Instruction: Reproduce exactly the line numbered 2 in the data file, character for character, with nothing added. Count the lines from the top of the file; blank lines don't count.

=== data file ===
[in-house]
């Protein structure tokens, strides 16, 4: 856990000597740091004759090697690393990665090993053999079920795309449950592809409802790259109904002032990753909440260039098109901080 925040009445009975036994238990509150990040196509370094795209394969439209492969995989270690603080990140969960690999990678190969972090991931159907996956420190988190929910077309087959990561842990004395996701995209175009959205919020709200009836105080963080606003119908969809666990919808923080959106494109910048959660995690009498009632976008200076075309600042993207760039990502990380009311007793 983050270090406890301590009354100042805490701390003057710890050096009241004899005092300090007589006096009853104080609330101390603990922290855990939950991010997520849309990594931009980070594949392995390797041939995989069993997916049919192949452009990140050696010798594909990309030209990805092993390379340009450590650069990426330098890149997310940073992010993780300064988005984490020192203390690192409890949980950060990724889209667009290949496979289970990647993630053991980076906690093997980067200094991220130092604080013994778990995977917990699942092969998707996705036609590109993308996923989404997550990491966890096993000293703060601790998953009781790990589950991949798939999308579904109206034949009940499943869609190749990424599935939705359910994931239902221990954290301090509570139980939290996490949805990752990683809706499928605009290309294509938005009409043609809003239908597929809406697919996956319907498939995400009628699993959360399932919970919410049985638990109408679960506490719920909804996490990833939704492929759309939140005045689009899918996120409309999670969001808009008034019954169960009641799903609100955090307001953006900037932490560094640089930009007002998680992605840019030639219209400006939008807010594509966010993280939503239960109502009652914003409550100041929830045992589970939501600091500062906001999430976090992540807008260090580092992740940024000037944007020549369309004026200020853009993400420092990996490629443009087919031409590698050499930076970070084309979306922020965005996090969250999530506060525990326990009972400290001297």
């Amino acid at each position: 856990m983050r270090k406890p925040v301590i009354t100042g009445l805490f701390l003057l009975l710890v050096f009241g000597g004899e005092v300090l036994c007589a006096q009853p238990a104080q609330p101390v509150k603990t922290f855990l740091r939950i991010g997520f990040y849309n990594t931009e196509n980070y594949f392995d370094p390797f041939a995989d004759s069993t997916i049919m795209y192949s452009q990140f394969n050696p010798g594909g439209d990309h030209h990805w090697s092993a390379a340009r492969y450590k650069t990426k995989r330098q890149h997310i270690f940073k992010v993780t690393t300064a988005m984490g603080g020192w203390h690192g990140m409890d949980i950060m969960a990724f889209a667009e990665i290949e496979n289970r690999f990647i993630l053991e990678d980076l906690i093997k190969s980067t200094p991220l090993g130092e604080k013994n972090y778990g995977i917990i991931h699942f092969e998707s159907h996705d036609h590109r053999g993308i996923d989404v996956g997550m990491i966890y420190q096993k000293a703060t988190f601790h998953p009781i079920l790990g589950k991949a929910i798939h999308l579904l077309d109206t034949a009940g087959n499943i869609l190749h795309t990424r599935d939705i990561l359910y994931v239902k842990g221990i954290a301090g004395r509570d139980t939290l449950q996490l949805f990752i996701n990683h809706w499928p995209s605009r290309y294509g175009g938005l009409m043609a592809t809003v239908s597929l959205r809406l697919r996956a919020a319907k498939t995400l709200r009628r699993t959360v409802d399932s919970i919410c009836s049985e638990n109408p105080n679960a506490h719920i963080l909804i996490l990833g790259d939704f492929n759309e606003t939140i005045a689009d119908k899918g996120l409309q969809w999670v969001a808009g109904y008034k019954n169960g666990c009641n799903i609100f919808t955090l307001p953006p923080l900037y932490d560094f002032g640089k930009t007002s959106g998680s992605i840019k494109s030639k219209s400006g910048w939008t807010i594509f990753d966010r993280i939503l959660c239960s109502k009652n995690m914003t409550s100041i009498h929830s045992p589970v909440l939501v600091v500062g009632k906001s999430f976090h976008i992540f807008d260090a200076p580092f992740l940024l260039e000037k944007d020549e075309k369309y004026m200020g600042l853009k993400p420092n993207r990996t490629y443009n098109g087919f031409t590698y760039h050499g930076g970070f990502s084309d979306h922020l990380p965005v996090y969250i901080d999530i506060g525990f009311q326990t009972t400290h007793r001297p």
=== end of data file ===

């Protein structure tokens, strides 16, 4: 856990000597740091004759090697690393990665090993053999079920795309449950592809409802790259109904002032990753909440260039098109901080 925040009445009975036994238990509150990040196509370094795209394969439209492969995989270690603080990140969960690999990678190969972090991931159907996956420190988190929910077309087959990561842990004395996701995209175009959205919020709200009836105080963080606003119908969809666990919808923080959106494109910048959660995690009498009632976008200076075309600042993207760039990502990380009311007793 983050270090406890301590009354100042805490701390003057710890050096009241004899005092300090007589006096009853104080609330101390603990922290855990939950991010997520849309990594931009980070594949392995390797041939995989069993997916049919192949452009990140050696010798594909990309030209990805092993390379340009450590650069990426330098890149997310940073992010993780300064988005984490020192203390690192409890949980950060990724889209667009290949496979289970990647993630053991980076906690093997980067200094991220130092604080013994778990995977917990699942092969998707996705036609590109993308996923989404997550990491966890096993000293703060601790998953009781790990589950991949798939999308579904109206034949009940499943869609190749990424599935939705359910994931239902221990954290301090509570139980939290996490949805990752990683809706499928605009290309294509938005009409043609809003239908597929809406697919996956319907498939995400009628699993959360399932919970919410049985638990109408679960506490719920909804996490990833939704492929759309939140005045689009899918996120409309999670969001808009008034019954169960009641799903609100955090307001953006900037932490560094640089930009007002998680992605840019030639219209400006939008807010594509966010993280939503239960109502009652914003409550100041929830045992589970939501600091500062906001999430976090992540807008260090580092992740940024000037944007020549369309004026200020853009993400420092990996490629443009087919031409590698050499930076970070084309979306922020965005996090969250999530506060525990326990009972400290001297």